Dengue fever and melioidosis in Malaysia: socio-epidemiology, dynamic modelling, and control systems
Vector-borne and water-borne diseases, such as dengue and melioidosis, constitute important diseases in Malaysia and other tropical regions of the world. Our goal is to use new approaches in computer science, mapping, and mathematical modelling, to provide novel insights into the transmission dynamics and distribution of these two diseases and the major socio-ecological and epidemiology risk factors underpinning both or either disease, to local disease control teams so that more informed spatial targeted strategies may be constructed, applied and evaluated for reducing disease transmission. This is done through the development of spatialized information, mapping of cases using cluster analysis and geoAI modelling, predictive modelling using emerging approaches in network-based infectious disease modelling frameworks, and the development of a distributable platform for data capture, visualization, scenario assessments, and action.
Computational science is a multidisciplinary field that utilizes advanced computing to understand and solve complex problems. Researchers at the EIGH develop computational models, hardware, software, data management, and more to tackle a variety of global health concerns.
At the EIGH, our researchers use epidemiology to understand the distribution and determinants of the health and disease conditions in specific populations, and to identify risk factors for certain diseases. This allows them to develop, implement, and measure the impact of targeted, preventative healthcare methods.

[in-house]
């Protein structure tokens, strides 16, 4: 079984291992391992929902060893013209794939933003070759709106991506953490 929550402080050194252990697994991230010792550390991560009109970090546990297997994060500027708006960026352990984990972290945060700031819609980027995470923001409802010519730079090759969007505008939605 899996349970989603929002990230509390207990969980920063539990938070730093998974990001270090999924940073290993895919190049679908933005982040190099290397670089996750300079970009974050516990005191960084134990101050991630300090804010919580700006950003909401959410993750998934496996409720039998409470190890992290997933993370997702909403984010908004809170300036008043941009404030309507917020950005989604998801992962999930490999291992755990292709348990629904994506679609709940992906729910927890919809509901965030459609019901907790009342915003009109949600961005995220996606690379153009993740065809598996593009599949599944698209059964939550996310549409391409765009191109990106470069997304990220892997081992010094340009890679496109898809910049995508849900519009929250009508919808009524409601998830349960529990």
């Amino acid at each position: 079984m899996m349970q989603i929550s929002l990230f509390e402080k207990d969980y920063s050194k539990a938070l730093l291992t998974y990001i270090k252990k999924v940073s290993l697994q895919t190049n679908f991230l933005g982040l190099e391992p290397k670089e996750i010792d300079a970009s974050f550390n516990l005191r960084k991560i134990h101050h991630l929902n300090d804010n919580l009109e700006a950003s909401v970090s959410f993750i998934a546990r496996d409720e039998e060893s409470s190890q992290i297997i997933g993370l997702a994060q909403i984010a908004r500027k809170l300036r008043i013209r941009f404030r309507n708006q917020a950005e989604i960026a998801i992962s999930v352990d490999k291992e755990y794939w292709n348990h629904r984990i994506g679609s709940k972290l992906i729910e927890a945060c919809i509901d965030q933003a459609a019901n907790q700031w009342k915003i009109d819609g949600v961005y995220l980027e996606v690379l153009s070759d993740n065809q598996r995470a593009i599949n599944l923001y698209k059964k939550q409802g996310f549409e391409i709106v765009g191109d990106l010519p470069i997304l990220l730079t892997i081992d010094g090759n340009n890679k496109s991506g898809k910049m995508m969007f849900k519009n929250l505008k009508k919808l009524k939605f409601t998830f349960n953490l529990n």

At the EIGH, our researchers work to combat a number of various illnesses, including infectious diseases caused by organisms like bacteria, viruses, fungi, and parasites. These diseases can also be spread from one person to another and may be transmitted from animals to humans.
Vector-borne disease research is a historic strength of the EIGH. Our researchers study multiple parts of the vector-borne disease lifecycle, such as how the parasites, viruses, and bacteria cause these kinds of diseases, how the vectors spread these diseases, and how to improve prevention methods in tropical and subtropical areas, which have the highest burden of vector-borne illnesses.
- Clinical Research Centre, Kedah, Malaysia
- Ministry of Health, Malaysia